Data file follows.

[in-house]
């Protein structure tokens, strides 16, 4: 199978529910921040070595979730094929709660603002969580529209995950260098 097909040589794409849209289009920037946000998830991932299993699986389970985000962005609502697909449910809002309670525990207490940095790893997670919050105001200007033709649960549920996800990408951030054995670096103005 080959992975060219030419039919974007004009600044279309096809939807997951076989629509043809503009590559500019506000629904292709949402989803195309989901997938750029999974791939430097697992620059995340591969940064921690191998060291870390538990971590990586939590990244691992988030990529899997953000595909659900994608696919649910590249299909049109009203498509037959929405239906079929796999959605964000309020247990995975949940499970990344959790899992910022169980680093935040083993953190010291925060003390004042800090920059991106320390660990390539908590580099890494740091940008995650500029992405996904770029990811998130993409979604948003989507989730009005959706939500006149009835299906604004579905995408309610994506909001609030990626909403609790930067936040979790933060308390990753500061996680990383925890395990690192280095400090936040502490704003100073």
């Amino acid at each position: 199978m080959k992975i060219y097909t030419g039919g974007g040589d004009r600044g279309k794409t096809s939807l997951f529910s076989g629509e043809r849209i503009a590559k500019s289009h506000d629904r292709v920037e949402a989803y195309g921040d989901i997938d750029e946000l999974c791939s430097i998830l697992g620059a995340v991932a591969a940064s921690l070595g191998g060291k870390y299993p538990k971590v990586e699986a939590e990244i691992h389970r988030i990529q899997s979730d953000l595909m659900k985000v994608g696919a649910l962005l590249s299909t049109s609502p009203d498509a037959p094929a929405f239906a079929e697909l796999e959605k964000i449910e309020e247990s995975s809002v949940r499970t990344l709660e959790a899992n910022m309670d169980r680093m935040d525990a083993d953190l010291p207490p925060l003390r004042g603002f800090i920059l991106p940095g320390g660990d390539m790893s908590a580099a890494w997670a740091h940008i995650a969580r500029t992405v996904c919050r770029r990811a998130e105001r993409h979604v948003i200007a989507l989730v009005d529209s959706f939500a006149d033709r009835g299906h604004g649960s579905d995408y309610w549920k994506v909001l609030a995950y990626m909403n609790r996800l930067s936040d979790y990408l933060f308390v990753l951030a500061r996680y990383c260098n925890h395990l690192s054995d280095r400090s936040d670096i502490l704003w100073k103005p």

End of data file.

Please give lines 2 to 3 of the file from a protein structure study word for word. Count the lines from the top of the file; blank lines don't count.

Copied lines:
């Protein structure tokens, strides 16, 4: 199978529910921040070595979730094929709660603002969580529209995950260098 097909040589794409849209289009920037946000998830991932299993699986389970985000962005609502697909449910809002309670525990207490940095790893997670919050105001200007033709649960549920996800990408951030054995670096103005 080959992975060219030419039919974007004009600044279309096809939807997951076989629509043809503009590559500019506000629904292709949402989803195309989901997938750029999974791939430097697992620059995340591969940064921690191998060291870390538990971590990586939590990244691992988030990529899997953000595909659900994608696919649910590249299909049109009203498509037959929405239906079929796999959605964000309020247990995975949940499970990344959790899992910022169980680093935040083993953190010291925060003390004042800090920059991106320390660990390539908590580099890494740091940008995650500029992405996904770029990811998130993409979604948003989507989730009005959706939500006149009835299906604004579905995408309610994506909001609030990626909403609790930067936040979790933060308390990753500061996680990383925890395990690192280095400090936040502490704003100073």
């Amino acid at each position: 199978m080959k992975i060219y097909t030419g039919g974007g040589d004009r600044g279309k794409t096809s939807l997951f529910s076989g629509e043809r849209i503009a590559k500019s289009h506000d629904r292709v920037e949402a989803y195309g921040d989901i997938d750029e946000l999974c791939s430097i998830l697992g620059a995340v991932a591969a940064s921690l070595g191998g060291k870390y299993p538990k971590v990586e699986a939590e990244i691992h389970r988030i990529q899997s979730d953000l595909m659900k985000v994608g696919a649910l962005l590249s299909t049109s609502p009203d498509a037959p094929a929405f239906a079929e697909l796999e959605k964000i449910e309020e247990s995975s809002v949940r499970t990344l709660e959790a899992n910022m309670d169980r680093m935040d525990a083993d953190l010291p207490p925060l003390r004042g603002f800090i920059l991106p940095g320390g660990d390539m790893s908590a580099a890494w997670a740091h940008i995650a969580r500029t992405v996904c919050r770029r990811a998130e105001r993409h979604v948003i200007a989507l989730v009005d529209s959706f939500a006149d033709r009835g299906h604004g649960s579905d995408y309610w549920k994506v909001l609030a995950y990626m909403n609790r996800l930067s936040d979790y990408l933060f308390v990753l951030a500061r996680y990383c260098n925890h395990l690192s054995d280095r400090s936040d670096i502490l704003w100073k103005p």